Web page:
I won’t go into the history of how the Irish fought and finally won their independence from the colonialist-imperialist British but during our stay in Dublin we visited museums and markings where the long fight for liberation are explained. Among the museums is the great General Post Office. Here is where Irish rebels had their headquarters during the 1916 Easter Uprising. You can see a documentary film, and many documents and photos of the uprising, the 1919-21 war for independence, which led to internal divisions following a less than total victory, and the 1922-3 civil war. These struggles resulted in the current Irish Republic governed by parties that fought the British . GPO – General Post Office – O’Connell Street – DublinTown
Today, there are four million Irish in the Republic and one million in Northern Ireland. Moreover, some 70 million people originating from Irish roots live in other countries (about half in the USA). Millions of Irish have fled Ireland due to potato blights (especially in mid-19th century), other starvation periods due to frost and a one-crop economy, and persecution by the English/British.
Finian and I first encountered one another at King’s College in Cambridge, in 1993. England’s national solidarity committee with Cuba had invited me on a tour to speak about Cuba and my first of six books about the revolutionary country, “Backfire: The CIA’s Biggest Burn”. I was on leave from my work in Cuba touring several countries in Europe and California. [PDF] Backfire by Ron Ridenour Download Book (simplicityhsd.com) or Back Fire: the CIS’s Biggest Burn: Amazon.co.uk: Ridenour, Ron: 9780962497513: Books
We didn’t have contact again until last year when Finian reached me after reading an article I wrote. It deals with the US/UK conspiring to end any semblance of actual “free press” by imprisoning Julian Assange for the “crime” of publishing their many crimes against humanity. Finian is now writing for alternative media after 15 years with the mass media, which limited his ability to write the truth about what Western governments want to hide. We both now write for various websites, and we form a little team at one of them, Strategic Culture Foundation (strategic-culture.org).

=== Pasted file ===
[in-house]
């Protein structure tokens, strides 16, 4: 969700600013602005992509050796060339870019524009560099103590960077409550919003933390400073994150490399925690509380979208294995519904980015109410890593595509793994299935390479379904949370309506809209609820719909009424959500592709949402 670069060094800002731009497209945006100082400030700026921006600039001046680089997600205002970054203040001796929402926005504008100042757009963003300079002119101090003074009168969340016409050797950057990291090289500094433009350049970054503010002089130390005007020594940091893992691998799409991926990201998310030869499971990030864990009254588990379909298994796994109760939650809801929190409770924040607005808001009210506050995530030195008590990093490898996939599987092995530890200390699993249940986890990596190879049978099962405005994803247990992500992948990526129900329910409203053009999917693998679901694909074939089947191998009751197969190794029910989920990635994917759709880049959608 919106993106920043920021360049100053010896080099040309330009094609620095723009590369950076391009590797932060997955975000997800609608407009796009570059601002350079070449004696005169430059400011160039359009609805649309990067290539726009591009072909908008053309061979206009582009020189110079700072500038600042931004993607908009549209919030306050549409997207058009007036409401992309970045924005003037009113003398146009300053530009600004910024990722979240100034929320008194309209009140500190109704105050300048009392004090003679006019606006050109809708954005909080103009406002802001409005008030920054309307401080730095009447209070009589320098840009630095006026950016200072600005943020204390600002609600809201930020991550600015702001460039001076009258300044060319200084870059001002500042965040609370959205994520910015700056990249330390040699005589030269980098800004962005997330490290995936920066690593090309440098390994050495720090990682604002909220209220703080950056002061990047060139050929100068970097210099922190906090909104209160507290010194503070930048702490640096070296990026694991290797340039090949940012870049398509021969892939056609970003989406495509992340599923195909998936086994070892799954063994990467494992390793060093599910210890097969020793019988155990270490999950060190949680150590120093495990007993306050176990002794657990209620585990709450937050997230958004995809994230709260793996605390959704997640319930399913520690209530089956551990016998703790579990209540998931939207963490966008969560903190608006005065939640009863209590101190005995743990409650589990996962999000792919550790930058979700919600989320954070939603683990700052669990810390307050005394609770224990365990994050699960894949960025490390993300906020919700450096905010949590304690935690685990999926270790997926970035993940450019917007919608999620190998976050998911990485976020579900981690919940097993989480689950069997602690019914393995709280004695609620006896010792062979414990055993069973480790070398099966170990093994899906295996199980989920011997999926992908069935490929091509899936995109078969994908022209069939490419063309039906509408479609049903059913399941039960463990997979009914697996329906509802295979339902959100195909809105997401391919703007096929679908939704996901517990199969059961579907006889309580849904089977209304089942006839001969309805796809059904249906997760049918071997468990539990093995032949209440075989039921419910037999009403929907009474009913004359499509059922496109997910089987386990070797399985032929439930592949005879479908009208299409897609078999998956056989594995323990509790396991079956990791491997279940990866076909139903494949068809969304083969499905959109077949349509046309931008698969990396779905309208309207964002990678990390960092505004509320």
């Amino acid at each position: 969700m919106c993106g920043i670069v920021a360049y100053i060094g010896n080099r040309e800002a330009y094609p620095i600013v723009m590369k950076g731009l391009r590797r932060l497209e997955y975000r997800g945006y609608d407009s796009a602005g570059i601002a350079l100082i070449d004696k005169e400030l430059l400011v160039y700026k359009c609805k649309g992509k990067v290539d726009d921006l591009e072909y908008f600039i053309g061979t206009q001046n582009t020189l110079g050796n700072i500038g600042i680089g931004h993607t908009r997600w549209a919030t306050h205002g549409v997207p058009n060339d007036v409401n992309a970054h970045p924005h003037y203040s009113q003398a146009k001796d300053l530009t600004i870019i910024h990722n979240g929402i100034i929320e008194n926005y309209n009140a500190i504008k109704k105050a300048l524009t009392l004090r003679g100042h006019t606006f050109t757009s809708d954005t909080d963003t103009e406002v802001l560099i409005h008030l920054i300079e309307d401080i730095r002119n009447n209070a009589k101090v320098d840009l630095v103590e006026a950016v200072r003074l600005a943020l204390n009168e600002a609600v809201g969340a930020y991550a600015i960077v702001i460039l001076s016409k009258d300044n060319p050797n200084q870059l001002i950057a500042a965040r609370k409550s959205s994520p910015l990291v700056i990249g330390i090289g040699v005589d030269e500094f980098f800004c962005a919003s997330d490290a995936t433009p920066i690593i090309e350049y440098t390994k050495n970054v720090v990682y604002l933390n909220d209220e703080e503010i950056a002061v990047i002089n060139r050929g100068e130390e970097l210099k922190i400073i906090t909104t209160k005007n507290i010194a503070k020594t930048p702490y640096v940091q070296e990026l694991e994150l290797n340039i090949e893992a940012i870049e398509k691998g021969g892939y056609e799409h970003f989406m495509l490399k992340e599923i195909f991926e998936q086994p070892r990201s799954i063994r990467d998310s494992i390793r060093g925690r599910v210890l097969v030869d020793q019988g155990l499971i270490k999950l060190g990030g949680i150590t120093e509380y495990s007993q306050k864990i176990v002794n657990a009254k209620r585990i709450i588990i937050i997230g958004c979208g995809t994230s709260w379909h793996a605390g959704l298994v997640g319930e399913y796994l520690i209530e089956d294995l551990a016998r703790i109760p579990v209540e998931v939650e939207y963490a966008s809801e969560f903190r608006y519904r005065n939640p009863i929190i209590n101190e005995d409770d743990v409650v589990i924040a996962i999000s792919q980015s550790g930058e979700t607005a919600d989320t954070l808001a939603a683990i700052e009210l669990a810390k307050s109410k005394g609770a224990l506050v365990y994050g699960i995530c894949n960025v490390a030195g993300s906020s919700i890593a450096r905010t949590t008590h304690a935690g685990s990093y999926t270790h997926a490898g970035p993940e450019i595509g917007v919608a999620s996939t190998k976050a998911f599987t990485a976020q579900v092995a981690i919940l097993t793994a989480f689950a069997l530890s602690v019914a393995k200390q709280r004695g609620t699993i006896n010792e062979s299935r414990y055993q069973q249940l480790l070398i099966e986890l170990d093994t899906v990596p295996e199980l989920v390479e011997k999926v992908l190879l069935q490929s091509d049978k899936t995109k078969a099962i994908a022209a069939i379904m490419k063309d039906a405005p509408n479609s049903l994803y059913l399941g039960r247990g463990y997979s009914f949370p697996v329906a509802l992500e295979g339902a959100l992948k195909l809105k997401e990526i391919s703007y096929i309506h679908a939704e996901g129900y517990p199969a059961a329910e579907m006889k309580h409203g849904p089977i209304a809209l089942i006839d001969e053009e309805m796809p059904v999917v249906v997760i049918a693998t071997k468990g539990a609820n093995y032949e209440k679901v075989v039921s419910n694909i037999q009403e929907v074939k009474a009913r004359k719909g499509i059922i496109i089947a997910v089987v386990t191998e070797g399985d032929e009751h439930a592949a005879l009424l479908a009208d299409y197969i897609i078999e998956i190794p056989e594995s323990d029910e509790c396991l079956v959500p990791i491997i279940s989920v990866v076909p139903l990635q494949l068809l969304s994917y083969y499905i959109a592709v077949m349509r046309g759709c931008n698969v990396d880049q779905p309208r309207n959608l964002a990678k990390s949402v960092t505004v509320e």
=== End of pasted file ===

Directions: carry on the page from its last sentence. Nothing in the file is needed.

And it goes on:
Finian’s neighbor across the street is McNutley’s Bar & Accommodation where we stayed. Authenticity oozed throughout, albeit sans manual light switches. Alongside the pub downstairs is Caroline’s Kitchen. Overnight B&B guests receive a full Irish breakfast, all we can eat of local produced homemade food, including freshly baked breads. After a day’s activities, Finian and I would have a couple Guinnesses at the bar.
One afternoon, Finian and I fished from the nearby pier and along the coastal walk. Although we didn’t catch anything, fishermen often pull in mackerel, sea trout, grey mullet, pollack, sea bass, even Atlantic salmon. Salmon are sometimes abundant in nearby rivers too, an attraction for increasing numbers of national and international tourists.
Another day, Finian and I shared our life stories walking by the sea and on hilltops. We came upon a meter-deep hole below the ruins of an old castle. We walked to the store where the local councillor works. Soon after Finian told him about the hole it was covered over. In this town of about 2000 permanent resisdents people know one another. Whatever crime, or irritating mischief may occur, one policeman, who does bear a weapon, can handle.
Jette by Kilcullen’s original Seaweed Bath House from mid-19th century. Seaweed is gathered and used in the modern quaint bathhouse just above.
Jette and I treated ourselves to a natural solace. Immersed in a large bathtub filled with warmed, unpolluted Atlantic seawater, we inhale the bladder wrack algae’s oils fresh aroma. We rub the silky plant over our heads and bodies. Stress melts as the sea plant’s iodine works its wonders. To heighten relaxation, a steam bath stands between the tubs. One’s head rests free above the oblong wooden enclosure, which operates like a sauna. From sauna to tub and reverse. After an hour, one teeters slowly out to find, perhaps, a Guinness draft in one of several pubs.